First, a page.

And so, as the final season of Downton Abbey draws to a close, most characters find themselves in a safe harbor but two of the most troubled are still on stormy seas, and discrepancies of social rank are making trouble.
Faces framed by parasols as they stroll around the grounds, Edith and Lady Grantham discuss whether Edith can accept Bertie's marriage offer without telling him that toddler Marigold is her daughter. Edith worries that if she tells the truth, she may lose Bertie, but her mother points out that a marriage with such a secret at its heart will not last and that ethically she must tell him right away. In fact, all Edith's friends and relations who are in on the secret advise her to come clean.
The situation is further complicated when Bertie's cousin, who owns the estate Bertie manages, dies in Tangier and Bertie inherits both the title and the castle. Edith, who appears at dinner in a fabulous gold gown with crystal neckline detailing, "will outrank us all," Lord Grantham exclaims delightedly, prompting Mary to respond with a waspish, "He won't want to marry her now." Evil Mary is back, and dresses the part in a full-length black sequined gown.
Her bad mood is due in large part to her break-up with dashing racing driver Henry Talbot. Tom, who has become not only everyone's confidante but now also an all-purpose advice dispenser, like a sort of Irish Yoda, tells her Henry is the one for her.
At Tom's urging, Henry drops by to press his case, but Mary resists because she doesn't think he'll be happy living on her estate "outranked by your own stepson." Henry takes off, leaving Mary more unhappy than ever.
Meanwhile, Mrs. Patmore is devastated to learn that the apparently respectable couple who were the first guests at her new B&B were in fact there for an adulterous weekend, and that, as a result, she's losing bookings and her cottage may be mentioned in the newspapers as a "house of ill repute." Despite the cook's distress, everyone both upstairs and down can't discuss this with a straight face.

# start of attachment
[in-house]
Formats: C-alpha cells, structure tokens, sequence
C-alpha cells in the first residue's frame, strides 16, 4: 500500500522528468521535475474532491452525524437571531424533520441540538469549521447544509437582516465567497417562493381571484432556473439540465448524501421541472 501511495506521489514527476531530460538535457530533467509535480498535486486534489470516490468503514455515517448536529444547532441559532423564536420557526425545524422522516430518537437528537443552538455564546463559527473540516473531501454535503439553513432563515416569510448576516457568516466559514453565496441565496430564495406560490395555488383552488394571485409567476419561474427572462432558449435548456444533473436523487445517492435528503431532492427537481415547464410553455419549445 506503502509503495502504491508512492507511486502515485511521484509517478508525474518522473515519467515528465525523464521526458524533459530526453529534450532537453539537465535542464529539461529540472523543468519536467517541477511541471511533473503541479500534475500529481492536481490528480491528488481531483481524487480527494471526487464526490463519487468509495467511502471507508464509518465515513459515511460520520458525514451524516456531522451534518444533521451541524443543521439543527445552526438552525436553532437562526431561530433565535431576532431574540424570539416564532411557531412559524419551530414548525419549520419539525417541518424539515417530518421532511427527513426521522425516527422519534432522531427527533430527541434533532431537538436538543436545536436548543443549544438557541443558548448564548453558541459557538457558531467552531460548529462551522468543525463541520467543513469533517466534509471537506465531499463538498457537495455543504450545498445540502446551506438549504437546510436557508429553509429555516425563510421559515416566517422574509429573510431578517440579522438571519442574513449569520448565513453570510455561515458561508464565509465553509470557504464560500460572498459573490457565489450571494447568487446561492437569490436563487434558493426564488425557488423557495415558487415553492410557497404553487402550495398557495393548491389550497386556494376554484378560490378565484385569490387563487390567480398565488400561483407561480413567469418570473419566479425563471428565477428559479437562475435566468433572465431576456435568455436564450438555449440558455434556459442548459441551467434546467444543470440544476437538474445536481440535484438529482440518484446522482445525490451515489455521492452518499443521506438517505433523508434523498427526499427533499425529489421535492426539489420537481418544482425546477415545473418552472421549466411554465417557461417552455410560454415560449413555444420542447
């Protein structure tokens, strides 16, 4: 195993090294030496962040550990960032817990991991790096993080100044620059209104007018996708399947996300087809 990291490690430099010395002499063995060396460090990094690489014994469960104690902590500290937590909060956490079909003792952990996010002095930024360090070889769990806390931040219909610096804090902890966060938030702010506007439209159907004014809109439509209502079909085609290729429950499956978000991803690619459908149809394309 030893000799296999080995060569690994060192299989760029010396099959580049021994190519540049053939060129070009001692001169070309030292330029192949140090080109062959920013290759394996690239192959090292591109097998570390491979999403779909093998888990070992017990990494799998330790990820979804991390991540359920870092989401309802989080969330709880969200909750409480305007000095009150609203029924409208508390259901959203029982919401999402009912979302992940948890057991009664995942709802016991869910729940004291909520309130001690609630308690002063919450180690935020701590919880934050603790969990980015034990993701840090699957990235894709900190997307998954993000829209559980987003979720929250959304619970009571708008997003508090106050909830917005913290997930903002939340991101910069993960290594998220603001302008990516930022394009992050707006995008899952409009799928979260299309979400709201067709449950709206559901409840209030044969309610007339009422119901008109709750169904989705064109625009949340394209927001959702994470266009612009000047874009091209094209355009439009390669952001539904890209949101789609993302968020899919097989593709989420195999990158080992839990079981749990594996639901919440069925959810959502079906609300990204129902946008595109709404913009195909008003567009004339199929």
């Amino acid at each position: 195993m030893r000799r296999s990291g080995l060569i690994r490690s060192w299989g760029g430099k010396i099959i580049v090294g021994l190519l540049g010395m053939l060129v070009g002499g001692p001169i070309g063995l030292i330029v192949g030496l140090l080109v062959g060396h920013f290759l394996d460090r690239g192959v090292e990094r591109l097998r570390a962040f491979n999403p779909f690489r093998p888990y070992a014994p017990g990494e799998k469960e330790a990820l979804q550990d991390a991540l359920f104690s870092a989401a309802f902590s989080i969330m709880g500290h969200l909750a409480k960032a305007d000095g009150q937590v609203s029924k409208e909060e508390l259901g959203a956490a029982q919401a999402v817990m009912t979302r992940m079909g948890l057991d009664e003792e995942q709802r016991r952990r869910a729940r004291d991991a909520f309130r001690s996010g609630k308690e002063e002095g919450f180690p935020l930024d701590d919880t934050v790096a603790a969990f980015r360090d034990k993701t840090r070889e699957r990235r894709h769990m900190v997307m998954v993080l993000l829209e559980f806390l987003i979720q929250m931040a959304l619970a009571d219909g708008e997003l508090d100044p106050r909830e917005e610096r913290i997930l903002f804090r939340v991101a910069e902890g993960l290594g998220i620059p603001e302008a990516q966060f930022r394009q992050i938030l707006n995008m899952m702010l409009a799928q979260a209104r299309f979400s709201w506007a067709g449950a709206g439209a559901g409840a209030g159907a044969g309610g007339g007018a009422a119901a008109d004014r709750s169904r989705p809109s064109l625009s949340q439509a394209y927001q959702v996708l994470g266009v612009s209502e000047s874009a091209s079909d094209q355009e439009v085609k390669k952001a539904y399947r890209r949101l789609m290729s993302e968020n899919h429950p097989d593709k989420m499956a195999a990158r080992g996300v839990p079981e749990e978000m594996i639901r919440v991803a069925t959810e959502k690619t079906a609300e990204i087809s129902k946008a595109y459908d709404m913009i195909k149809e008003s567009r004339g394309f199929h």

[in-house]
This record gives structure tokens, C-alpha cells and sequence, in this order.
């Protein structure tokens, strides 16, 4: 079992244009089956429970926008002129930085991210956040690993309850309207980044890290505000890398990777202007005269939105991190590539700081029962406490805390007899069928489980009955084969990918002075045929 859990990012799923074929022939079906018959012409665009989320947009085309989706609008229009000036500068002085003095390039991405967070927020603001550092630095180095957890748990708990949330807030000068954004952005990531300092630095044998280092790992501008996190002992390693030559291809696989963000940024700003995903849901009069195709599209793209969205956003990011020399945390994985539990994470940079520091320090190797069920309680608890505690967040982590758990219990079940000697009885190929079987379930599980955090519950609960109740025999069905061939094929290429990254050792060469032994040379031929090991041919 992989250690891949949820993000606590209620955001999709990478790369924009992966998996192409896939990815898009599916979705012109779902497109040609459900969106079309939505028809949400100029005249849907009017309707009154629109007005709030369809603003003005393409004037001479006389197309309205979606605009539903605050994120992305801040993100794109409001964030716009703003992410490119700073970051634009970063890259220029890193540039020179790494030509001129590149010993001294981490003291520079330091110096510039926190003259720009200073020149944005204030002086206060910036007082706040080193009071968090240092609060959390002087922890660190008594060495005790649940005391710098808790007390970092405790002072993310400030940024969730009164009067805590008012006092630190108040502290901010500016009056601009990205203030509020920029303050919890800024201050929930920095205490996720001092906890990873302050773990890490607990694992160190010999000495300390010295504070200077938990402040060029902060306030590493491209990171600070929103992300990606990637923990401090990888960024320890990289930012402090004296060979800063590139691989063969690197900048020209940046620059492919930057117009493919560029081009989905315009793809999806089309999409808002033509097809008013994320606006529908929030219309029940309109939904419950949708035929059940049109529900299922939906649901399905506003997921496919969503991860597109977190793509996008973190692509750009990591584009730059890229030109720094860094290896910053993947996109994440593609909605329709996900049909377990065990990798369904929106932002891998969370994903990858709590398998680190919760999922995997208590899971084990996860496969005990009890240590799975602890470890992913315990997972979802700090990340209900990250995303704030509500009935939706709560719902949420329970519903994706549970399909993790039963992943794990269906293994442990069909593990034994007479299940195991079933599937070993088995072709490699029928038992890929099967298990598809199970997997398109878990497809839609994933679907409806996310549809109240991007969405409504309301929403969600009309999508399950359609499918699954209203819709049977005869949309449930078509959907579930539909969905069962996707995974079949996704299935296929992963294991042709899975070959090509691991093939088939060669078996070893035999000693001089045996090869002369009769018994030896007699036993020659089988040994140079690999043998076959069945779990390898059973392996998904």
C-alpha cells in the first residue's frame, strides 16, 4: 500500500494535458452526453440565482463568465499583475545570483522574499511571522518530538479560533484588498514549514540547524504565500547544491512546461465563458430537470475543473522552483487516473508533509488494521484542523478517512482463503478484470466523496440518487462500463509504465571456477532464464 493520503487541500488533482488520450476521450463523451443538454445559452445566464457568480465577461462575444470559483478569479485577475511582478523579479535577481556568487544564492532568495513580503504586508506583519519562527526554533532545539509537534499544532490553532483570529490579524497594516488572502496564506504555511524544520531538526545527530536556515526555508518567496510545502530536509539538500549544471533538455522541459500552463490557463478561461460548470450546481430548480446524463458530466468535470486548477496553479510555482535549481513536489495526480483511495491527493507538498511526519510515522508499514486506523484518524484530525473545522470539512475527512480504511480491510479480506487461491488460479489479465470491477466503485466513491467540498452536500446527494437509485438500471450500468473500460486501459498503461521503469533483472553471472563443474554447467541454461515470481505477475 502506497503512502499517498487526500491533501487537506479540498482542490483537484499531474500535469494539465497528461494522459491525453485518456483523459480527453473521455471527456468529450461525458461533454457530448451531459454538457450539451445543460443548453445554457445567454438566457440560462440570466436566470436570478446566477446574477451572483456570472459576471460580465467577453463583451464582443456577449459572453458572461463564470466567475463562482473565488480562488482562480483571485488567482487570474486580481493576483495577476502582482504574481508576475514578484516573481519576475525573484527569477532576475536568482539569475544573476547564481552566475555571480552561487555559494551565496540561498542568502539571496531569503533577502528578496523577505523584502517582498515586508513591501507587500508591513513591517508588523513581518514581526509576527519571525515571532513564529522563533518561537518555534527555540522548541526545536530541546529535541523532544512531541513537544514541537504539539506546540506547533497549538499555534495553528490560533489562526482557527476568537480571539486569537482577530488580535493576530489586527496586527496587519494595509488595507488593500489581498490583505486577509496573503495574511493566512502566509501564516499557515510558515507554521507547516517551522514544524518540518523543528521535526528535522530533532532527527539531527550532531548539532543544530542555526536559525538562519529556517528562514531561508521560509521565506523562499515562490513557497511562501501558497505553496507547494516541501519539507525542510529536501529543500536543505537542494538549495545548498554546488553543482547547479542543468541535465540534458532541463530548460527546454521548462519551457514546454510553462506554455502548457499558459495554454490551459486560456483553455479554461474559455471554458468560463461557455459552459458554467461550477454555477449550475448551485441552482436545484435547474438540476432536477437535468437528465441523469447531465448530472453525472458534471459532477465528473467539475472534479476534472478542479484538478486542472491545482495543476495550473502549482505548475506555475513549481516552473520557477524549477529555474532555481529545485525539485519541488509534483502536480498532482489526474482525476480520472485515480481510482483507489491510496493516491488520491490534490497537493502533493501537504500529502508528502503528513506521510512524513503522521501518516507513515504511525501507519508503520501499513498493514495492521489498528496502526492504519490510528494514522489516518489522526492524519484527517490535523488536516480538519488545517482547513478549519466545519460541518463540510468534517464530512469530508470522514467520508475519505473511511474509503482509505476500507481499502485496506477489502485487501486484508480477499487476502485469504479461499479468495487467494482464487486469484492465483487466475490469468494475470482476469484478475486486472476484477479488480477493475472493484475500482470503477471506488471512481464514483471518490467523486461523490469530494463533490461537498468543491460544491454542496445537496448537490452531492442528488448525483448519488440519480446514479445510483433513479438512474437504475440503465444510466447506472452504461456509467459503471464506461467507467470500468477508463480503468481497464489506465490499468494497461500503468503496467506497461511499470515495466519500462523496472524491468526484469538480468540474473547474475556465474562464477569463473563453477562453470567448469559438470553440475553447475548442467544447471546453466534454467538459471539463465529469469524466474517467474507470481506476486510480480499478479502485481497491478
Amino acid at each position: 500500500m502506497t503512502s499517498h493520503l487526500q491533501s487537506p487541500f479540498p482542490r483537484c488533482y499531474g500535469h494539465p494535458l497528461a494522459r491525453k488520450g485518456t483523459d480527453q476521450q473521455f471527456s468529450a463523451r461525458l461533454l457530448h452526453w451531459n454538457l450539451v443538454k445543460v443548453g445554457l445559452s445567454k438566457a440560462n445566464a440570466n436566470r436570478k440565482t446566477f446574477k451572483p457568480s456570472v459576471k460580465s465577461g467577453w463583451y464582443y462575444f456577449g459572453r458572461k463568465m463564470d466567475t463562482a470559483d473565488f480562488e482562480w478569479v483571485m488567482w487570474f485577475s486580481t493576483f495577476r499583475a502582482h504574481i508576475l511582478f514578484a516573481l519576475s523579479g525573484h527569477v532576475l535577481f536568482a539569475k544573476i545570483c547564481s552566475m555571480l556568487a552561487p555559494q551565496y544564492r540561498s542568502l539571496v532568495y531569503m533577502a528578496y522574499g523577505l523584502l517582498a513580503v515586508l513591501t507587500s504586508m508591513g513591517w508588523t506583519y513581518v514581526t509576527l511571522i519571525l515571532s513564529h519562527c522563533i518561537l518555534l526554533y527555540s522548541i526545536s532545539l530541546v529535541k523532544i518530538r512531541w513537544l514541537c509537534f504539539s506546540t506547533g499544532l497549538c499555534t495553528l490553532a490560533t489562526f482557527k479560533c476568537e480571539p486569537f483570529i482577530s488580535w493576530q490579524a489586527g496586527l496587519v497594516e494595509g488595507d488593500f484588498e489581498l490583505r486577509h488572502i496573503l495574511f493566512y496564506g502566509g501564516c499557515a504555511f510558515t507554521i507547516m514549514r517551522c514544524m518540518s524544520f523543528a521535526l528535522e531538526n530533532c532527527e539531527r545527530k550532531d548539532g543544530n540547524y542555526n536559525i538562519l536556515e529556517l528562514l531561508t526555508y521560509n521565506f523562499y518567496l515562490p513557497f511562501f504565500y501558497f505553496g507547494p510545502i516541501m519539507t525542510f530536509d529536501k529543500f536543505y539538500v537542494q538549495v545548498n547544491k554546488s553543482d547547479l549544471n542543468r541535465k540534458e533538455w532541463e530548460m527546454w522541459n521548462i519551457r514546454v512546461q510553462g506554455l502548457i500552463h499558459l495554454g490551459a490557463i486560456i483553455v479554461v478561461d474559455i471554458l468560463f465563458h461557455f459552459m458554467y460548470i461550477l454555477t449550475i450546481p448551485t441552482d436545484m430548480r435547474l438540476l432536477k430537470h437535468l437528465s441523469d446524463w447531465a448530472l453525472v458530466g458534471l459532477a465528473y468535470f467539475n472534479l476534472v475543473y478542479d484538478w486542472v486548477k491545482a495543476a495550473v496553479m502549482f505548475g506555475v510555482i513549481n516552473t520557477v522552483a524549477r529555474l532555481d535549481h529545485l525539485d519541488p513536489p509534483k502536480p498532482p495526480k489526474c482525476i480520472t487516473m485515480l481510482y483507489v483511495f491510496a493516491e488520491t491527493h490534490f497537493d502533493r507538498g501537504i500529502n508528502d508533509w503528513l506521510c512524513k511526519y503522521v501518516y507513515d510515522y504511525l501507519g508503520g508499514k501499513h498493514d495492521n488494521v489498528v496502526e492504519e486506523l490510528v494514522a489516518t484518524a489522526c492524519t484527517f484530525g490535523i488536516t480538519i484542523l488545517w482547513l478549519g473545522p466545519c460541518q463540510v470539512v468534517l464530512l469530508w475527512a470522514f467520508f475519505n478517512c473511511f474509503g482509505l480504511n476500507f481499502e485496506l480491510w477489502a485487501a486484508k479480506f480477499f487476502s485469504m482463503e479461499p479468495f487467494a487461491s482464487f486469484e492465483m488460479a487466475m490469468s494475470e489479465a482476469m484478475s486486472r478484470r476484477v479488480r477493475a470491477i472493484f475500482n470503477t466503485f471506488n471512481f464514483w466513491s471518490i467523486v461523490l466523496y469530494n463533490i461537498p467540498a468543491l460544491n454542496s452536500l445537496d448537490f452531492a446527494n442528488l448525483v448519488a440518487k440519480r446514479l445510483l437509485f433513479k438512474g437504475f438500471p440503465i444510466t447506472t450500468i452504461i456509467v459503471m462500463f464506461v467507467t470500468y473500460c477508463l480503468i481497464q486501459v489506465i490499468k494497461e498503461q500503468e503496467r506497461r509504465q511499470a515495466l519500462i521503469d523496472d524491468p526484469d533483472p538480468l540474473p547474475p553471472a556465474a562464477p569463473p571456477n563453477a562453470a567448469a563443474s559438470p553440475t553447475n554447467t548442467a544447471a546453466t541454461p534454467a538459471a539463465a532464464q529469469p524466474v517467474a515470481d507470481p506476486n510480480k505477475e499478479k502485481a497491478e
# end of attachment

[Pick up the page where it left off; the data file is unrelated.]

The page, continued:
At a tense breakfast table, Edith perceptively observes that Mary can't stand it when her sister's life appears to be going better than her own, prompting Evil Mary, who has deduced the truth about Marigold, to say, "I admire you, Bertie. Not everyone would accept Edith's past."
As always, the cover-up proves to be worse than the crime. Bertie can accept Edith's past but not that she didn't trust him. "I'm terribly sorry, of course," says Edith, with the most intensely British display of repressed emotion since Brief Encounter as happiness is snatched from her grasp yet again.
At least things are looking up for Mrs. Patmore after the Granthams very publicly take tea at her B&B, and for Mr. Moseley who, after a rocky start, proves to be a gifted teacher at the local school.
Tom gives Mary a stern talking-to, castigating her for ruining Edith's life and calling her a bully. Then finally the worm turns and Edith confronts her sister, calling her nasty, jealous, and scheming––and, at last, the b-word. She takes off for London, after receiving advice from Tom.
Further distress fills the house when troubled under-butler Barrett slits his wrists in the bath. Fortunately, he is discovered before it is too late.
Summoned by Tom, Lady Violet returns from France to talk some sense into Mary. Having visited Matthew's grave to ask for his blessing, Mary agrees to marry Henry, and there's another wedding in the village church attended by the whole cast, with the bride in an ivory crepe dress and matching understated long jacket.
Can series creator Julian Fellowes really let Downton bow out with poor Edith still on her own and Barrett suicidally depressed? We'll have to wait until the feature-length final special to find out.
Catch Downton Abbey on PBS, Sunday nights at 9 p.m.